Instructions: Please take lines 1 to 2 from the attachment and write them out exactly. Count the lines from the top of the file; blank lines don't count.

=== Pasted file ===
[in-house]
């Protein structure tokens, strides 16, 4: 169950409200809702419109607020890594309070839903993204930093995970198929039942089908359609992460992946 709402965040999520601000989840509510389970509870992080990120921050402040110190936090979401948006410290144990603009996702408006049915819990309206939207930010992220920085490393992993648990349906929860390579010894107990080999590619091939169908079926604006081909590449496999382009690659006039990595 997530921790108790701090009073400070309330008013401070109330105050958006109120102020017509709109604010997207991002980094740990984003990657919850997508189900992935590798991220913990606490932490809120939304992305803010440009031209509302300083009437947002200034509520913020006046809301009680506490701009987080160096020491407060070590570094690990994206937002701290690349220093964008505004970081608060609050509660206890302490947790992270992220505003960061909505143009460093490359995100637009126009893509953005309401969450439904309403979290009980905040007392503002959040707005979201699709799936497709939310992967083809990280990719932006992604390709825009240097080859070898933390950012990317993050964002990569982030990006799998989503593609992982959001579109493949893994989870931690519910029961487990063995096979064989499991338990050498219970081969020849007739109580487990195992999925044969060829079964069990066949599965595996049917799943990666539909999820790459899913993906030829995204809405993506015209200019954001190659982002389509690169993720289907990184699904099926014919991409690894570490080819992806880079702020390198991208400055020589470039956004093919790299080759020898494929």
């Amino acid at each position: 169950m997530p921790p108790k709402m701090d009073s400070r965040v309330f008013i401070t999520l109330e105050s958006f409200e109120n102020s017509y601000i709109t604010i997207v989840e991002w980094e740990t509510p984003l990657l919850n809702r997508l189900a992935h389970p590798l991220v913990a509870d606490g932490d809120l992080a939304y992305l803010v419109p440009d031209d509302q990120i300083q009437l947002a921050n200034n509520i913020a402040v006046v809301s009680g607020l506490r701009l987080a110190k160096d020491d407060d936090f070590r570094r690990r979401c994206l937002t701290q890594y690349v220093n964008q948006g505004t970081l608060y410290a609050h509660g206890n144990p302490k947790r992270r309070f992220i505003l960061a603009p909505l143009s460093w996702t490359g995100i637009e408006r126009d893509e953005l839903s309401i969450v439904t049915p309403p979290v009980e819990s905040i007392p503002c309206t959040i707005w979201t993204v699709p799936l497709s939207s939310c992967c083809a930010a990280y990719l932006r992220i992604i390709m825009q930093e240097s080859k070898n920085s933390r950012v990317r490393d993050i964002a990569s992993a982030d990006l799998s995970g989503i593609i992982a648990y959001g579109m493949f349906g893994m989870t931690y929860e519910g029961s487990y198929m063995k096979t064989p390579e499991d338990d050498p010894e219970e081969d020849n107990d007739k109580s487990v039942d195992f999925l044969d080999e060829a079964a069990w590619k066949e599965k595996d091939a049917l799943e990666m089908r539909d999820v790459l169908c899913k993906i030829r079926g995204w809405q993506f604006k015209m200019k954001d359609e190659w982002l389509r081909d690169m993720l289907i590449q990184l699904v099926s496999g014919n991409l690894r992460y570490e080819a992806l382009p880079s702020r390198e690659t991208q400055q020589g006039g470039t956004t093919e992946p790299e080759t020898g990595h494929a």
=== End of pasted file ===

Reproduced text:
[in-house]
């Protein structure tokens, strides 16, 4: 169950409200809702419109607020890594309070839903993204930093995970198929039942089908359609992460992946 709402965040999520601000989840509510389970509870992080990120921050402040110190936090979401948006410290144990603009996702408006049915819990309206939207930010992220920085490393992993648990349906929860390579010894107990080999590619091939169908079926604006081909590449496999382009690659006039990595 997530921790108790701090009073400070309330008013401070109330105050958006109120102020017509709109604010997207991002980094740990984003990657919850997508189900992935590798991220913990606490932490809120939304992305803010440009031209509302300083009437947002200034509520913020006046809301009680506490701009987080160096020491407060070590570094690990994206937002701290690349220093964008505004970081608060609050509660206890302490947790992270992220505003960061909505143009460093490359995100637009126009893509953005309401969450439904309403979290009980905040007392503002959040707005979201699709799936497709939310992967083809990280990719932006992604390709825009240097080859070898933390950012990317993050964002990569982030990006799998989503593609992982959001579109493949893994989870931690519910029961487990063995096979064989499991338990050498219970081969020849007739109580487990195992999925044969060829079964069990066949599965595996049917799943990666539909999820790459899913993906030829995204809405993506015209200019954001190659982002389509690169993720289907990184699904099926014919991409690894570490080819992806880079702020390198991208400055020589470039956004093919790299080759020898494929």